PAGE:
• Ben Churchill

Fluid Gel

Fluid gel is not a new concept, nor is it one I’ve invented. It has almost become a staple technique for most chefs, however it’s hard to find a simple, foolproof recipe.

A fluid gel is basically a puree of either fruit or vegetable that is set with agar agar, a vegetarian gelling agent that comes in powder form. Agar is not great in things like jelly or pannacotta as it can set quite rubbery, however for a fluid gel it works perfectly. You can buy agar agar online easily and it is relatively cheap. This recipe will work for most fruit or vegetable purees; however you may need to adjust the amount of liquid you add at the end.


250g fruit or vegetable juice or puree

Approximately 130g fruit juice that matches or compliments your flavour

25g caster sugar

5g agar agar


First, weigh out your sugar and agar and mix together in the same bowl. Put your 250g fruit juice or puree in a small saucepan and heat. When it comes to the boil whisk in your sugar and agar mix. Keep whisking for around 3 minutes while still on the heat. You need to cook it out a bit to make sure the agar doesn’t leave a flavour.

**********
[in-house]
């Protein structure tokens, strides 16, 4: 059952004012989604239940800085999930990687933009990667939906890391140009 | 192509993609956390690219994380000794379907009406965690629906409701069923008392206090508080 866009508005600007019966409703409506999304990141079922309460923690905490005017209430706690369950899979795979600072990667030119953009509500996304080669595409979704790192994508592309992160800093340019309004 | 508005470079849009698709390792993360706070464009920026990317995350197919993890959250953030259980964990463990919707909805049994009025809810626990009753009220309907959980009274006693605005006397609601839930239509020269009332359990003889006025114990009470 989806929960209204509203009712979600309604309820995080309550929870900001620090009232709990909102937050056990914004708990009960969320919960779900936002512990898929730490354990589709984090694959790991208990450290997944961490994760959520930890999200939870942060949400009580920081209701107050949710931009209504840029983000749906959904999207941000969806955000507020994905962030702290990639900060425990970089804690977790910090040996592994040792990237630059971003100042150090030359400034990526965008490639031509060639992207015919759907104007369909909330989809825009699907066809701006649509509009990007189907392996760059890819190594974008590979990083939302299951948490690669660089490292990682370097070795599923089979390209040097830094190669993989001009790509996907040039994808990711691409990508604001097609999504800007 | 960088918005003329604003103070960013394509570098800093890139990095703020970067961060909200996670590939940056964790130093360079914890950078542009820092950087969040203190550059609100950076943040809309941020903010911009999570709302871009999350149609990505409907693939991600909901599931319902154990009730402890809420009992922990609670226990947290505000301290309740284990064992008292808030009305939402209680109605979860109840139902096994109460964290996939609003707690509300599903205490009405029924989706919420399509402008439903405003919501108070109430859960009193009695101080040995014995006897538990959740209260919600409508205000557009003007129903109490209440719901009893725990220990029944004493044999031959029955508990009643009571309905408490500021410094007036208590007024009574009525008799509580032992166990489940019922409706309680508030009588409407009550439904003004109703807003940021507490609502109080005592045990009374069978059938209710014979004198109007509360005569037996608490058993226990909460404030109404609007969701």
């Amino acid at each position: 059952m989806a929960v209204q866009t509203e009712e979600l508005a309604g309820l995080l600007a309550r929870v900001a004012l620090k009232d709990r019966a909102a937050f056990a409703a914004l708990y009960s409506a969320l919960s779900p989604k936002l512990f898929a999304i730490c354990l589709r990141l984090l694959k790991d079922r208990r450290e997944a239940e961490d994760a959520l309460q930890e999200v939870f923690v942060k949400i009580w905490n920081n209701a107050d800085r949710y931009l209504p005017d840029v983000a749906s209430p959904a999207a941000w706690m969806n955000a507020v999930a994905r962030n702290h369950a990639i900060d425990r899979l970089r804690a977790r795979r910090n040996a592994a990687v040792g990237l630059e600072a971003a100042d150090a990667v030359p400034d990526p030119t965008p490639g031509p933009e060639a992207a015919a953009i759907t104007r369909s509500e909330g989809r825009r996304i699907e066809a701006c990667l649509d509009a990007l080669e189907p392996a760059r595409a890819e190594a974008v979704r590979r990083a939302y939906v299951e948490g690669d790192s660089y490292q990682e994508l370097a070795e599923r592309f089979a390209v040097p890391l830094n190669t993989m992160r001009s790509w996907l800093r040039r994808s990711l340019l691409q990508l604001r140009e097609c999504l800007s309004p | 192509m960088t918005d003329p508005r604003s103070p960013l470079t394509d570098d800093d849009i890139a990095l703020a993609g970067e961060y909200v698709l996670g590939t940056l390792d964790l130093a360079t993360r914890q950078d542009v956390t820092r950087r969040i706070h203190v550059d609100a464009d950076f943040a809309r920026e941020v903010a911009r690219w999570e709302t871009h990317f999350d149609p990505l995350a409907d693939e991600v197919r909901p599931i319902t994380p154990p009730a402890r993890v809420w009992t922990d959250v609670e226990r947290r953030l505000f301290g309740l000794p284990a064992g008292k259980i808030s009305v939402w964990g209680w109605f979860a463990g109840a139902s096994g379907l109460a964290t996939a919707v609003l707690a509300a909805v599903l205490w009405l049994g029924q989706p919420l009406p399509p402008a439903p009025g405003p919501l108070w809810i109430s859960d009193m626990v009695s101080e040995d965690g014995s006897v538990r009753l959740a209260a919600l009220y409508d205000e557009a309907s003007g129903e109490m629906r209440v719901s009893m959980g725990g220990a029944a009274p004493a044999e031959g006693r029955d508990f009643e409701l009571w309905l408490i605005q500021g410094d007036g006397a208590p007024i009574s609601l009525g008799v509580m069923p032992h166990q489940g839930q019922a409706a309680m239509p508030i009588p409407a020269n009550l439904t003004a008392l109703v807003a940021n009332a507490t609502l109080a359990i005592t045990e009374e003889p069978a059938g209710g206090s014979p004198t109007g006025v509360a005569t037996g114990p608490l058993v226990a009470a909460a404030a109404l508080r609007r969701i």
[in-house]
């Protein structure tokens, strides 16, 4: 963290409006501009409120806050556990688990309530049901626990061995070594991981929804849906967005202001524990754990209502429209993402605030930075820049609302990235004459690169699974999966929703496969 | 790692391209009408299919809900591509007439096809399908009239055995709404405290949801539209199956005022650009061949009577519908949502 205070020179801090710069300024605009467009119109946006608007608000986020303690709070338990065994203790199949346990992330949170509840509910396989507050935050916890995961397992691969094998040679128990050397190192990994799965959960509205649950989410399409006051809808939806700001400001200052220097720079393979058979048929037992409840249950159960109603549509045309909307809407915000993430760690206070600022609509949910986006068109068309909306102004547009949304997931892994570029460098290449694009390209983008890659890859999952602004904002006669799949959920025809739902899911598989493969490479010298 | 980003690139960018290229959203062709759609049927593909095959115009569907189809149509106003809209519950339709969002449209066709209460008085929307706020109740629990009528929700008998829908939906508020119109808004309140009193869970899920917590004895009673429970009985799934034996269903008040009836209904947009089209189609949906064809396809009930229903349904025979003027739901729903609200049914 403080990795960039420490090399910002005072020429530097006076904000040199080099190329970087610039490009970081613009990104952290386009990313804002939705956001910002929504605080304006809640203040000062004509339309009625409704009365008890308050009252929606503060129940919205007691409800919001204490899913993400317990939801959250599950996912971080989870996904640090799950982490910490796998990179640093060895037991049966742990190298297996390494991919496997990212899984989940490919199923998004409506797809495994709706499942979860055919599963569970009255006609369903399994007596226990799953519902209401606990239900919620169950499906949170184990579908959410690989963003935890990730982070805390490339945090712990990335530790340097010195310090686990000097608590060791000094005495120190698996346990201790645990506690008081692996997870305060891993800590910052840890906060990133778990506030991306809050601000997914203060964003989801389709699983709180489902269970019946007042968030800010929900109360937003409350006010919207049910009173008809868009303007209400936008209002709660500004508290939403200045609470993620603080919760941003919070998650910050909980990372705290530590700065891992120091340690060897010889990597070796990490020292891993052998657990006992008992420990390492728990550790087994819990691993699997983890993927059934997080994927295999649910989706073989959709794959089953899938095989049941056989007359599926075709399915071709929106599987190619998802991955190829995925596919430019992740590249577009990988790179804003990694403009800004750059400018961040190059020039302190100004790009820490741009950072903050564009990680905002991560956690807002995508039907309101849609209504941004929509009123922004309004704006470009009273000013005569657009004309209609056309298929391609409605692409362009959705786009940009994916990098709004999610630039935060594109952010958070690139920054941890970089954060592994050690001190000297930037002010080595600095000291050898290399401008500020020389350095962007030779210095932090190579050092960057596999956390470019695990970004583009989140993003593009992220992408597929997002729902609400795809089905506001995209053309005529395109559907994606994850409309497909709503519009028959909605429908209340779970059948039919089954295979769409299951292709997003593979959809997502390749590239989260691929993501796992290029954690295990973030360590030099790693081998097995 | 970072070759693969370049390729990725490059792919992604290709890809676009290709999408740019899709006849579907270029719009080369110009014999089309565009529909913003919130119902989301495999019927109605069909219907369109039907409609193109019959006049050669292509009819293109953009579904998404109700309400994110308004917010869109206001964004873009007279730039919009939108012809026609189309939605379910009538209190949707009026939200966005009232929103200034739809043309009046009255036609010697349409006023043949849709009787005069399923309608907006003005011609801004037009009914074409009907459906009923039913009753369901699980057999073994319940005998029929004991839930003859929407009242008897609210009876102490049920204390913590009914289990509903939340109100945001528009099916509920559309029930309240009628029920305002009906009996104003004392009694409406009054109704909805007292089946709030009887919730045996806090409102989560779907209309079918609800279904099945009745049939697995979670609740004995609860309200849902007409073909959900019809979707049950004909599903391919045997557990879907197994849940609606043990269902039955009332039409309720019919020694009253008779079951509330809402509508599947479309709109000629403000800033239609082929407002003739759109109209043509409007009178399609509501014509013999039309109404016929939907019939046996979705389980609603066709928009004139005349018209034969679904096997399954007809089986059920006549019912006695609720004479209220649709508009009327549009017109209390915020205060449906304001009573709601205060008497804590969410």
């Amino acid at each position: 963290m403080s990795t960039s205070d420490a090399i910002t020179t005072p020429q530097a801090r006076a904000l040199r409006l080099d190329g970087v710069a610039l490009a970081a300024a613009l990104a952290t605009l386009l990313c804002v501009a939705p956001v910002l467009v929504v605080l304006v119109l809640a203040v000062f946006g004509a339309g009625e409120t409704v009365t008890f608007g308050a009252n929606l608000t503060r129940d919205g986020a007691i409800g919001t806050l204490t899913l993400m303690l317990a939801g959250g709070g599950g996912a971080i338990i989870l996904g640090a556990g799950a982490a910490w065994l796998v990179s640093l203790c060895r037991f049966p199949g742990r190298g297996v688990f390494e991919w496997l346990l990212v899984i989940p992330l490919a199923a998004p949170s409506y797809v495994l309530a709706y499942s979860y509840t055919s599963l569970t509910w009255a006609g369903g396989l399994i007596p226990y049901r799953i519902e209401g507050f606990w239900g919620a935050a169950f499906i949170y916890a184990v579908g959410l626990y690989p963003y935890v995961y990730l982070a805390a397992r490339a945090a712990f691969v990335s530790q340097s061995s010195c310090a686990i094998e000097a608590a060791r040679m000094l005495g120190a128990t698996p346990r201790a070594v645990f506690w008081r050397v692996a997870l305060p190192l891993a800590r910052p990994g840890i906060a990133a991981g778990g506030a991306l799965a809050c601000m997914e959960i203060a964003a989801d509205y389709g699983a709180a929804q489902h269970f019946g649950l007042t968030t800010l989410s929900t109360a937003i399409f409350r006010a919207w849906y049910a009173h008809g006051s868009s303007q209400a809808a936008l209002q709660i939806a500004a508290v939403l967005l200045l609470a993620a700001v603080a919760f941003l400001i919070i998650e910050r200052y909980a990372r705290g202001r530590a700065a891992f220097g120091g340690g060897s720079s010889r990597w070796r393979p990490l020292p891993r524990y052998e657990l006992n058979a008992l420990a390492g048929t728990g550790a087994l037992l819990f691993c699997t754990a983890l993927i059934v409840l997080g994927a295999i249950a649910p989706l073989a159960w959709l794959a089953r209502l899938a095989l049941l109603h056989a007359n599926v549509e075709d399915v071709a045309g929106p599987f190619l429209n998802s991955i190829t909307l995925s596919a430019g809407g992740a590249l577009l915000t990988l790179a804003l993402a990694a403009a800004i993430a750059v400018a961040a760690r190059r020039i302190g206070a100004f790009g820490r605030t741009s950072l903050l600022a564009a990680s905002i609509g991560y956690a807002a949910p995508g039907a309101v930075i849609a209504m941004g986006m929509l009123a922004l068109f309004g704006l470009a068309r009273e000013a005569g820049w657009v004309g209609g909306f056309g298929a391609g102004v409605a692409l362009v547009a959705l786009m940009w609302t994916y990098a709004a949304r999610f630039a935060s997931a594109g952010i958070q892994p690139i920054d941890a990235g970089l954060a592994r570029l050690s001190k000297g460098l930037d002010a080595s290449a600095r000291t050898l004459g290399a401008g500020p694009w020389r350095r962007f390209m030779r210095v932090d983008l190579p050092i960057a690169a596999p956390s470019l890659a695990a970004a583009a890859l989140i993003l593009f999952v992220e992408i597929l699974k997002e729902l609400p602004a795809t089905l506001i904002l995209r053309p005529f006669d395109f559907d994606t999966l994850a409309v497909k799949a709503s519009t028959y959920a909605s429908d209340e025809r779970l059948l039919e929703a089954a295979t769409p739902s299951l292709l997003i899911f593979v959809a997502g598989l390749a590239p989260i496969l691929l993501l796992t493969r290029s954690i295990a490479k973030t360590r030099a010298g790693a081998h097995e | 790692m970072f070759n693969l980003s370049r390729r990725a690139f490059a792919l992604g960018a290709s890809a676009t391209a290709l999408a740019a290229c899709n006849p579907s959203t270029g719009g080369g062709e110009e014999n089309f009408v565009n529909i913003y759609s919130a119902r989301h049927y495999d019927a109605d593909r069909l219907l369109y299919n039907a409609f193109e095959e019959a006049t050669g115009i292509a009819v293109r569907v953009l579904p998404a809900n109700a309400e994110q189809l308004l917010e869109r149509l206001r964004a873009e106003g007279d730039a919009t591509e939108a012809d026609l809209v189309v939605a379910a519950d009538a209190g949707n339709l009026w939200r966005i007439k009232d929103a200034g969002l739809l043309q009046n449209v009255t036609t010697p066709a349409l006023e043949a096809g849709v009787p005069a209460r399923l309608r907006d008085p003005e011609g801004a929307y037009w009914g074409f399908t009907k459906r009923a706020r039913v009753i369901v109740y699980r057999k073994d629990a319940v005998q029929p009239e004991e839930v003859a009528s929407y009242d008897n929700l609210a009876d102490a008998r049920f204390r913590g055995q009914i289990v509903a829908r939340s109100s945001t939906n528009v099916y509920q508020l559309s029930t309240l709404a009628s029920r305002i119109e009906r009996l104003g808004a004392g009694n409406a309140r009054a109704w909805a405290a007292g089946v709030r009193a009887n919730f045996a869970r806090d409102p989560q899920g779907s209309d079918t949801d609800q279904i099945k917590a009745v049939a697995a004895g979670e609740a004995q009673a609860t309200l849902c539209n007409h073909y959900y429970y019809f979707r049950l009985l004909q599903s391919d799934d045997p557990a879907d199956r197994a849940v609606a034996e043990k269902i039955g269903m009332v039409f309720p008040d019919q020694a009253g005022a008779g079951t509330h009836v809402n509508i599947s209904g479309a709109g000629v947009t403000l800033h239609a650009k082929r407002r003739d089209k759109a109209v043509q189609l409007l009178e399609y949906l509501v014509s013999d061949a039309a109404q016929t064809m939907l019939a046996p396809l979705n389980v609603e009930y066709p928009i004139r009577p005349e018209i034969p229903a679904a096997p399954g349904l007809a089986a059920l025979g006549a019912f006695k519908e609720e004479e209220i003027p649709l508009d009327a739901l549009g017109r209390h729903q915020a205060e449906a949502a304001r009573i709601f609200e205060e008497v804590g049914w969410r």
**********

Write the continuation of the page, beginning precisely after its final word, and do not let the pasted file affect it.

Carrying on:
Remove from the heat and pour into a lipped tray that has been lined with cling film. Carefully put in the fridge for an hour or until set.

When set, you should have a solid sheet of jelly. Remove from the tray, being careful not to include any cling film and put the jelly in a liquidiser or Nutribullet. Blend for around 10 seconds and you should be left with a grainy puree. A bit at a time, add your remaining 130g fruit juice and blend, until your mixture is smooth but not too runny. You probably won’t need all the 130g of juice. You are looking for the gel to be smooth in the mouth, yet solid enough to stand up. Be careful not to add to much juice at the end as it's hard to make a gel thicker again.

Finally, pass through a sieve and into a squeezy bottle or piping bag.

Fluid gels are great for garnishing dishes and add a great texture to desserts.


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